The International Traditional Games Society was organized in 1997 but will hold its first Traditional Native Games Conference & Competitions from June 26-28 at Salish Kootenai College in Pablo, Montana. This will bring together many of the leading minds throughout Indian country and elsewhere to discuss the value of these games, the preservation of spiritual ties as shown through joy and play and the restoration of traditional games within tribes from both sides of the U.S.-Canada border.
This conference will advance those basic philosophies and procedures through three disciplines. Traditionalists will speak of how the games were used in the old culture. Academics will speak about historic trauma and how that has affected succeeding generations in their ability to survive. Neuroscientists will discuss their work pertaining to the emotional center of the brain and the implications of how joy and play were part of the survival picture for all traditional people.
For many, the idea that genetic research and neuroscience are somehow connected with traditional Native games may be hard to grasp. Keynote speakers will come together on the final day of the conference to discuss how these three areas of knowledge work together, how the process should continue into the future, and how joy and play effects youngsters.
In addition to the speakers and panels there will also be times for youth competitions, both boys and girls, playing a variety of games dating back many generations in Native cultures. Included will be such games as shinney, doubleball, hoop and dart, lacrosse, atlatl targets, and more.
Craig Falcon, Blackfeet, is executive director for the International Traditional Games Society. Asked about the goals for the conference he said, “I hope the outcome is that we’re able to share new information, new research on not only the games but the neuroscience behind the games, brain research, and how it’s all connected.”
Falcon spoke of the time before reservation days. “We had our societies. Everything in tribes was very structured. The games back then were used as a tool for socializing, for teaching. There were spiritual games for healing and games of competition and gambling. When the reservation period came those things ceased to exist because of federal laws. We couldn’t do this, we couldn’t do that.”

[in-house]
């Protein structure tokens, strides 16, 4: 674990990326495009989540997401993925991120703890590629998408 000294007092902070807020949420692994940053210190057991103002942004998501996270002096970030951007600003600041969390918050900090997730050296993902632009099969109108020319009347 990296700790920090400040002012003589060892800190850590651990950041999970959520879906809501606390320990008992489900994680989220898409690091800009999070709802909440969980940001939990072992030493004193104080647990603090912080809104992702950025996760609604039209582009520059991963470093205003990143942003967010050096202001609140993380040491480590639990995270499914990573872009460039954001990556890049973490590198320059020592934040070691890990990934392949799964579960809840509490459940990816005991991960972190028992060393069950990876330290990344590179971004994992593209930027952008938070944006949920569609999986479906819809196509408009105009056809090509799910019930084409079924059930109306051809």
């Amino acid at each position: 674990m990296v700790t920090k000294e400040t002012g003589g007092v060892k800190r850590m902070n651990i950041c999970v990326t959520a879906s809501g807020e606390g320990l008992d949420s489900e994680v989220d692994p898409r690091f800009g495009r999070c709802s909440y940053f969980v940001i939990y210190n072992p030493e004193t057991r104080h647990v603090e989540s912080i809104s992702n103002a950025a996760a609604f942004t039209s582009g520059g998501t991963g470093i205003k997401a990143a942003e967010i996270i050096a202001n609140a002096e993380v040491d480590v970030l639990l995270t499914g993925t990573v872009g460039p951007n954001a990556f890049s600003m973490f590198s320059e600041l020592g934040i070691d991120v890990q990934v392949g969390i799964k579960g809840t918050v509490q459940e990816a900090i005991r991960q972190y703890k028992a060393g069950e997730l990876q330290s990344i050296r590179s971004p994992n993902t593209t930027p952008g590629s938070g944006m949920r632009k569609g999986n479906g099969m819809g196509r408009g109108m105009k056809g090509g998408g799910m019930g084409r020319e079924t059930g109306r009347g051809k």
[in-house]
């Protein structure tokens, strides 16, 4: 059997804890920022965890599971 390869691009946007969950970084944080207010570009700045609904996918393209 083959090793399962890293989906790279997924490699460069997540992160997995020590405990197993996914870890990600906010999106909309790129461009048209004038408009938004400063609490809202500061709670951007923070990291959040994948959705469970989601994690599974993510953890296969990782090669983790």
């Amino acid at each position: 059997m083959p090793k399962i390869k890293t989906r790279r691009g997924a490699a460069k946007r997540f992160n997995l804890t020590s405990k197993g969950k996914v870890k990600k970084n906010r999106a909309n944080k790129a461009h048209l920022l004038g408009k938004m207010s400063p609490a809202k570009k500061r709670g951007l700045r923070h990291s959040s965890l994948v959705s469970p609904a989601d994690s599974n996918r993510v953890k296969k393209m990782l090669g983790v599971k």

Sergio Pellis is one of the neuroscientists. He has been a professor at the University of Lethbridge in Alberta since 1990 with a primary focus of his work being on peer play and its development of social competence. Using a variety of species, from rats to large primates, he has shown that rough and tumble play during the juvenile period will help with the development of the prefrontal cortex.
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In his words, “Free play, where young animals or young kids get to interact of their own accord, make up the rules and negotiate transgression of the rules, all go toward refining the development of the prefrontal cortex.”
He explains one can think of the prefrontal cortex as, “The executive brain. It’s the part of the brain that says, alright, I’ve got all these options in this situation, so how do I decide. It’s the part of the brain that seems to be able to take a complex situation, weigh the options as quickly as possible, and choose the most appropriate thing to do.”
“The core lesson I’ve learned is just the sheer importance, when you’re young, of experiencing unpredictability, dealing with situations which aren’t benign but aren’t terrible,” Pellis explained. “You don’t want to be a young rat and be eaten by an owl but you want to be a young rat that puts itself in a situation and gets a bit scared and then learns from the experience. I think encouraging free play amongst kids is an important avenue by which they generate the comfort of discomfort. They can push themselves and really challenge the development of the prefrontal cortex. It’s encouraging kids to be kids.”